Greatest monarchs of the 6th century AD

Jan 2014
Oswiu of Northumbria. He started off on the back foot after the death of his brother in battle against Penda of Mercia, but ultimately was able to stablise the situation, kill Penda and manage to be pretty much the only sixth-century king of Northumbria who died in his bed rather than in battle. During his reign, Northumbria dominated the politcial scene in Britain.

Of course, there's far more to success than just fighting. Oswiu laid the bedrock for the so-called 'Golden Age' of Northumbria, where for the first and only time in British history, the north of England held cultural sway. The Golden Age led to a flowering of creative expression and learning which found its most permanent physical form in things like illuminated manuscripts and the beautiful carved crosses of Ruthwell and Bewcastle.

Oswiu also settled the religious schism between the Celtic and Roman churches at the Synod of Whitby. In so doing, he connected Northumbria to the wider Roman Christian world and set the ecclesiaistical agenda which survived until Henry VIII decided one morning that nothing was more important than getting to shag Ann Boleyn in the marital bed.


Ad Honorem
Jan 2017
Republika Srpska
I nominate Bayan I, khagan of the Avars. He subjugated the Slavs, consolidated Avar lands and really gave Byzantium a run for its money in the Balkans, winning important victories, most notable one being the capture of Syrmium. He captured other cities like Singidunum, reached as far as modern-day Corlu uand forced the Empire to pay him tribute. Bayan I really made the Avars a formidable force that would give Byzantium trouble even after his death, famously attacking Constantinople with the Persians in 626.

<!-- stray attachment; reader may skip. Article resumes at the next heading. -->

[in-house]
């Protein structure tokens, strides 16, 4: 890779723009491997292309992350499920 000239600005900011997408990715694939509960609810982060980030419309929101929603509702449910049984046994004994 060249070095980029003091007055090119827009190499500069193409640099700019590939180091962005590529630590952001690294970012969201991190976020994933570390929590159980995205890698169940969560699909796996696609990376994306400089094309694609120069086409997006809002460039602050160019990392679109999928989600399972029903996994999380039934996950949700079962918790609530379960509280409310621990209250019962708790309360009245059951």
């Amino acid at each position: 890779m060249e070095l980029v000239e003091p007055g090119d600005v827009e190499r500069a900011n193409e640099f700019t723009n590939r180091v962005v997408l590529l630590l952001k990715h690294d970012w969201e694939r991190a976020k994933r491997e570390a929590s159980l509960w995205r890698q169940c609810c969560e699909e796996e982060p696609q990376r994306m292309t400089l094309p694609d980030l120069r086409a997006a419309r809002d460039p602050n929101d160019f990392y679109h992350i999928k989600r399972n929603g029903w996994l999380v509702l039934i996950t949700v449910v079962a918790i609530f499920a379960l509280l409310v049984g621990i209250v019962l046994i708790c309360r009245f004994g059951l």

Ad Honorem
Mar 2012
Justinian was kind of terrible for Europe. Europe was improving fairly quickly in the early 5th century, but following Justinian's invasion, it would be centuries until growth would reoccur in certain areas. Particularly in Italy. Also, the destruction of the Ostrogothic Kingdom may have stunted the growth of the rest of Europe.

At the same time, the destruction of the globalist economy may have been better in the long run. That's aside my point! My point is Justinian = Badman.

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